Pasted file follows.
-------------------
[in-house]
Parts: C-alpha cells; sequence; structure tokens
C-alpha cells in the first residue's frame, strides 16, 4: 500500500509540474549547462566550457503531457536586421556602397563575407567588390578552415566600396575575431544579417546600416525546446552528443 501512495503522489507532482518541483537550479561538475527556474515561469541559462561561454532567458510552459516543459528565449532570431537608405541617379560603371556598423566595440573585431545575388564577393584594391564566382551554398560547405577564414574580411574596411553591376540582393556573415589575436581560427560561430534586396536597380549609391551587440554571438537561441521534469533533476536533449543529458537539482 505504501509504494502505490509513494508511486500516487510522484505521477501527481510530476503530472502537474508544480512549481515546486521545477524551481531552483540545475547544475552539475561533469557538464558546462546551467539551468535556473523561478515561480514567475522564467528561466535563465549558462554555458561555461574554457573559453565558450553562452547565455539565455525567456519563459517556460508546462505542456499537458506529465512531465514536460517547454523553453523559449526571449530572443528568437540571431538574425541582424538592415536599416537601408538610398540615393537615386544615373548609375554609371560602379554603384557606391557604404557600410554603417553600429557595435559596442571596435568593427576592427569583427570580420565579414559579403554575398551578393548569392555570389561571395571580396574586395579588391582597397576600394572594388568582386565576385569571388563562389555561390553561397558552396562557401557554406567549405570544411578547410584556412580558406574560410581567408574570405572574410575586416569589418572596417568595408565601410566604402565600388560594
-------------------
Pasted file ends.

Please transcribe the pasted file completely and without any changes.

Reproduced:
[in-house]
Parts: C-alpha cells; sequence; structure tokens
C-alpha cells in the first residue's frame, strides 16, 4: 500500500509540474549547462566550457503531457536586421556602397563575407567588390578552415566600396575575431544579417546600416525546446552528443 501512495503522489507532482518541483537550479561538475527556474515561469541559462561561454532567458510552459516543459528565449532570431537608405541617379560603371556598423566595440573585431545575388564577393584594391564566382551554398560547405577564414574580411574596411553591376540582393556573415589575436581560427560561430534586396536597380549609391551587440554571438537561441521534469533533476536533449543529458537539482 505504501509504494502505490509513494508511486500516487510522484505521477501527481510530476503530472502537474508544480512549481515546486521545477524551481531552483540545475547544475552539475561533469557538464558546462546551467539551468535556473523561478515561480514567475522564467528561466535563465549558462554555458561555461574554457573559453565558450553562452547565455539565455525567456519563459517556460508546462505542456499537458506529465512531465514536460517547454523553453523559449526571449530572443528568437540571431538574425541582424538592415536599416537601408538610398540615393537615386544615373548609375554609371560602379554603384557606391557604404557600410554603417553600429557595435559596442571596435568593427576592427569583427570580420565579414559579403554575398551578393548569392555570389561571395571580396574586395579588391582597397576600394572594388568582386565576385569571388563562389555561390553561397558552396562557401557554406567549405570544411578547410584556412580558406574560410581567408574570405572574410575586416569589418572596417568595408565601410566604402565600388560594